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OAH 2019120845

March 20, 2020

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Monterey Peninsula Unified School District v. Student - Student Prevailed


CASE NO. 2019120845



MARCH 30, 2020

On December 20, 2019, the Office of Administrative Hearings, called OAH, received a due process hearing request from Monterey Peninsula Unified School District, naming Student as respondent. On January 6, 2020, OAH granted a joint request to continue. Administrative Law Judge Marlo
Nisperos heard this matter in Monterey on February 11, and 12, 2020.
Elizabeth Rho-Ng, attorney at law, represented Monterey and was assisted by
Denise Lee, attorney. Katie Rivera, Monterey’s Senior Director of Special Education
Services attended all hearing days on Monterey’s behalf. Parent briefly appeared and
represented Student on the first day of hearing accompanied by Megan Williams.
Student did not attend.
Before the parties made their opening statements, Parent and Williams decided
to leave. The ALJ informed Parent the hearing would proceed in their absence if they
chose to leave. The ALJ encouraged Parent to participate in the proceedings and
advised they were welcome to return to the hearing at any time. Parent did not return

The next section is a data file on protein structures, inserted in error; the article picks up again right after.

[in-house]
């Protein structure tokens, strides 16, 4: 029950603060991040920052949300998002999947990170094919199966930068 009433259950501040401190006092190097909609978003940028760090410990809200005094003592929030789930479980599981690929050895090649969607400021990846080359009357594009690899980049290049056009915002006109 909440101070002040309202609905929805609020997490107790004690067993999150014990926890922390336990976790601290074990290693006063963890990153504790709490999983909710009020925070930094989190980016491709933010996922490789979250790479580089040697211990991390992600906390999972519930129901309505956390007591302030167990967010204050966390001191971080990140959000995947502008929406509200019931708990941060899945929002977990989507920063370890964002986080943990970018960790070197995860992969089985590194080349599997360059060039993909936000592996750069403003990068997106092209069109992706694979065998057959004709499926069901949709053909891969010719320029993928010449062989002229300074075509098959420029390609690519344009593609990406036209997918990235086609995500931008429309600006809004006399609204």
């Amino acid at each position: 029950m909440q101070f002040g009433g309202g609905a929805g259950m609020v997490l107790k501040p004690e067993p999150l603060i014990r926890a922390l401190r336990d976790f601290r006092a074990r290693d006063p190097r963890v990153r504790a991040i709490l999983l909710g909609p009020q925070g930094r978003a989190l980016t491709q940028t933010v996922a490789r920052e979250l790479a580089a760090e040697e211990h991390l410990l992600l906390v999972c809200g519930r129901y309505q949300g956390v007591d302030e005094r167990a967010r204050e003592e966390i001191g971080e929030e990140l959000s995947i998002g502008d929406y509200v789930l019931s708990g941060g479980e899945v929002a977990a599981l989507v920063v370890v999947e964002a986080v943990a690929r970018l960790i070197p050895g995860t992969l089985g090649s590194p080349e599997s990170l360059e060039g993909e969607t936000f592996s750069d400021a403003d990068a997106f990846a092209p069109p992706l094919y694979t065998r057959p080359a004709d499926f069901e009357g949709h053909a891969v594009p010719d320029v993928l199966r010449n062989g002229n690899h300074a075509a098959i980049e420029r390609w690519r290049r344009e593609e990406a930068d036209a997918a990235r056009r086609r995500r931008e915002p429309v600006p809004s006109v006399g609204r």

for the remainder of the due process hearing.
At Monterey’s request, the matter was continued to March 3, 2020, for a written
closing brief. Monterey timely submitted its closing brief and the record closed on
March 3, 2020.


Was Monterey’s October 30, 2019 psychoeducational assessment appropriate,
such that Student is not entitled to an independent educational evaluation at
Monterey’s expense?


This hearing was held under the Individuals with Disabilities Education Act, its
regulations, and California statutes and regulations. (20 U.S.C. § 1400 et. seq.; 34 C.F.R.
§ 300.1 (2006) et seq.; Ed. Code, § 56000 et seq.; Cal. Code Regs., tit. 5, § 3000 et seq.)
The main purposes of the Individuals with Disabilities Education Act, referred to as the
IDEA, are to ensure:
• all children with disabilities have available to them a free appropriate public
education that emphasizes special education and related services designed to
meet their unique needs and prepare them for further education, employment
and independent living, and
• the rights of children with disabilities and their parents are protected. (20 U.S.C.
§ 1400(d)(1); See Ed. Code, § 56000, subd. (a).)
The IDEA affords parents and local educational agencies the procedural
protection of an impartial due process hearing with respect to any matter relating to the
identification, assessment, or educational placement of the child, or the provision of a
free appropriate public education, referred to as FAPE, to the child. (20 U.S.C.
§ 1415(b)(6) & (f); 34 C.F.R. § 300.511; Ed. Code, §§ 56501, 56502, and 56505; Cal. Code
Regs., tit. 5, § 3082.) The party requesting the hearing is limited to the issues alleged in
the complaint, unless the other party consents, and has the burden of proof by a
preponderance of the evidence. (20 U.S.C. § 1415(f)(3)(B); Ed. Code, § 56502, subd. (i);
Schaffer v. Weast (2005) 546 U.S. 49, 57-58, 62 [126 S.Ct. 528, 163 L.Ed.2d 387]; and see
20 U.S.C. § 1415(i)(2)(C)(iii).) Monterey filed the request for due process hearing and has